Terra Firma-owned Wyevale announced a £122m loss in September on flat like-for-like turnover of £325m, but it has a new strategy with a new online offer, electronic point-of-sale, electronic resource planning systems, a distribution centre and a relatively new management team led by Roger Mclaughlan.
Klondyke chief executive David Yardley says: "It is important Wyevale is still there because there are a lot of garden centres in that group. It is still serving a need. I just think they have got the product offer wrong. I think there are too many concessions."
Wyevale has only 12 Christmas grottoes listed to open this season. Yardley says you have to look at associated spend and footfall brought in by Christmas attractions and not just the financials of grottoes themselves. "Grottoes shouldn't be seen as something you can make money out of, though you can if you do them well."
Klondyke chairman Bob Hewitt, who was at Wyevale from 1989 to 2005, says the industry does need a strong Wyevale because it is the biggest group. Squire's managing director Martin Breddy says service levels are more important to address now the finances look steadier. "There are Wyevales near us and we're managing to grow shopper numbers and one source is people who don't get very good service from Wyevale."
Dobbies chief executive Nicholas Marshall told the HTA Garden Futures conference that the company can grow sales through taking customers from other garden centres. "The way we're going to expand is to take other people's customers and I expect everyone in this room knows exactly who we're going to be taking them from," he said.
He said linking with Ocado for online sales cost Dobbies almost nothing compared to the "squillions" it was costing rivals. But he said getting plants to customers online remained a slowly developing market and that click and collect was easier. Wyevale spent several years developing its online offer, finally launched this year. Sales have reached seven figures but have not always met targets. The company has placed online as central to its strategy.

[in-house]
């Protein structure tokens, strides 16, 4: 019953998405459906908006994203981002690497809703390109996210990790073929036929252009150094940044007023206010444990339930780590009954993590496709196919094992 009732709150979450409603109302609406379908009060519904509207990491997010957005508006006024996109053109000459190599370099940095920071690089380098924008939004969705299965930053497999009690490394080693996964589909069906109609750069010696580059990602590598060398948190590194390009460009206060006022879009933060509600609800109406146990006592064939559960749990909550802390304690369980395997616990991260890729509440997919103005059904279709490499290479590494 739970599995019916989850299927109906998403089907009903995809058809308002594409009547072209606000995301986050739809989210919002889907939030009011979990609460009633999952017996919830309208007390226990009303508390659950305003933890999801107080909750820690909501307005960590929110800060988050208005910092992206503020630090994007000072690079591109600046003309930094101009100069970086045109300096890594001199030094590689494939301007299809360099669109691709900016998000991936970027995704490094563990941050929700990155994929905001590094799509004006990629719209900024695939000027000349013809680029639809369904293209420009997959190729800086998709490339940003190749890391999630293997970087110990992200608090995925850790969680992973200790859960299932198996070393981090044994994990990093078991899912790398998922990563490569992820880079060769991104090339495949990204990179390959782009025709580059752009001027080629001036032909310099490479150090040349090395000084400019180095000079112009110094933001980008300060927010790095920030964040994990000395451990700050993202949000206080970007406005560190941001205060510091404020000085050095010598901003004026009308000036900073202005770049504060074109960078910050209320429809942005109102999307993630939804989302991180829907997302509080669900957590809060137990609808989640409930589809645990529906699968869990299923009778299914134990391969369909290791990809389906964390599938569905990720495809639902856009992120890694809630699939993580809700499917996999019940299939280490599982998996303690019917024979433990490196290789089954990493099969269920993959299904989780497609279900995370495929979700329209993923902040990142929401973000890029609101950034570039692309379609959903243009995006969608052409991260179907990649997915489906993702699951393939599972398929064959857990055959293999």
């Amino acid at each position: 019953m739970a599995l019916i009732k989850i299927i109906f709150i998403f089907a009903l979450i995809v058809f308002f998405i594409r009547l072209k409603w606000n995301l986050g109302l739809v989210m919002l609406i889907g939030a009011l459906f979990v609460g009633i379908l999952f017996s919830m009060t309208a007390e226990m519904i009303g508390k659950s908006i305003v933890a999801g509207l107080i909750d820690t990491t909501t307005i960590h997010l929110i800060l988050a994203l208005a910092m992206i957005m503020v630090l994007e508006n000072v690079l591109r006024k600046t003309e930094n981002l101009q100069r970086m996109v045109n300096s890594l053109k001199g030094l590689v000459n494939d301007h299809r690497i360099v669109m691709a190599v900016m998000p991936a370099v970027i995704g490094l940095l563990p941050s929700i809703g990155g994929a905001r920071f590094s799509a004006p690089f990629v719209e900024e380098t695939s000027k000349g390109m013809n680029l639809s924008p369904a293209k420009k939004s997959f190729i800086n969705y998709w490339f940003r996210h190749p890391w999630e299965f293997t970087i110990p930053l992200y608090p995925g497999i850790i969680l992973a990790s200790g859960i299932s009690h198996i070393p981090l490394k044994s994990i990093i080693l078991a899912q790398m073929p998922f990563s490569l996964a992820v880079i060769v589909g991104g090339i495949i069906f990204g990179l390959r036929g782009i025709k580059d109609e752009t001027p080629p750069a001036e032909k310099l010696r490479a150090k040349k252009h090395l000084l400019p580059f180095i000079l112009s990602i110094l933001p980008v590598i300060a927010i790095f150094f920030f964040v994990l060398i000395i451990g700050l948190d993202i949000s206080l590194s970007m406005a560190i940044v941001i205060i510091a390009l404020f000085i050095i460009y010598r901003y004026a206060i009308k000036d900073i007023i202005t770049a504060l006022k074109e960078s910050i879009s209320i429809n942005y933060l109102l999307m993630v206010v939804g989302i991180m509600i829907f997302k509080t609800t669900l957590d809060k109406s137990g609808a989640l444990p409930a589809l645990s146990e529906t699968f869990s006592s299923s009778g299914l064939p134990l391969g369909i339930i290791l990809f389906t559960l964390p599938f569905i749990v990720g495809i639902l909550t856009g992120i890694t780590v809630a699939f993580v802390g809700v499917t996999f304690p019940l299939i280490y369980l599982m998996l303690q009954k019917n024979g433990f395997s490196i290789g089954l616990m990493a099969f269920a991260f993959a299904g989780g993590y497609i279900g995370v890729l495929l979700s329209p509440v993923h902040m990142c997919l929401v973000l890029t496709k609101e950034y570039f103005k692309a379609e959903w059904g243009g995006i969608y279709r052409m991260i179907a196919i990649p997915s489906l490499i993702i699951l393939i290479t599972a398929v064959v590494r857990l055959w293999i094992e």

Simon Quinton Smith, a director at property adviser Quinton Edwards, says suppliers are "relatively relaxed" about Wyevale. "We need them to get stronger and the fact they said they are doing no more acquisitions for a while is to focus on the core business and keep investing in existing assets. That's the way to get debt down."
Suppliers seem happier after the refinancing from Hayfin placated credit insurers such as Euler Hermes, which has £30m of exposure to Wyevale.
Centres bought since Terra Firma took over in 2012 look to be losing some footfall and turnover, while smaller centres are doing better, partly thanks to a more gardening-focussed offer succeeding in good spring weather this year.
At Wyevale, footfall was about 46m a year in both 2015 and 2016, with conversion about 29%. Average transaction value was £19.39 in 2016, with gross margin 46.5% and garden centre labour cost to sales 14.9%.
Concession income is now 78% of total EBITDA and good footfall is crucial to keeping hold of concession holders. Garden club membership is now at 3.4m. Employee numbers seem to be 6,266, though they are listed at 3,536 in 2015. Wyevale would not clarify whether this was an accounting mistake or not, however, Wyevale has begun a key time working/right people, right place, right time initiative to help deal with peaks and troughs in trading.
Recommendations include a reduction in the number of 39-hour contracts, an increase in the number of 20-hour contracts and flexibility around working days/hours according to seasons.
There is evidence that footfall is falling in Wyevale's top 20 centres with the share of the total dropping from 32 to 30 per cent over the past two years.
Terra Firma has previously explored a sale of Wyevale but is thought unlikely to attempt a repeat until it reports a significant improvement in its financial performance.
Wyevale has ruled out further purchases but has £50m for capital expenditure for the next five years. Accounts report a "significant shift in financial priorities away from acquisitions and other capital intensive growth initiatives".
The company would not comment on whether this statement means it will or will not be investing in centres. Some £88.4m was invested in property, plant and equipment in 2015/16 while £144m was generated through the disposal of property, plant and equipment in 2015/16.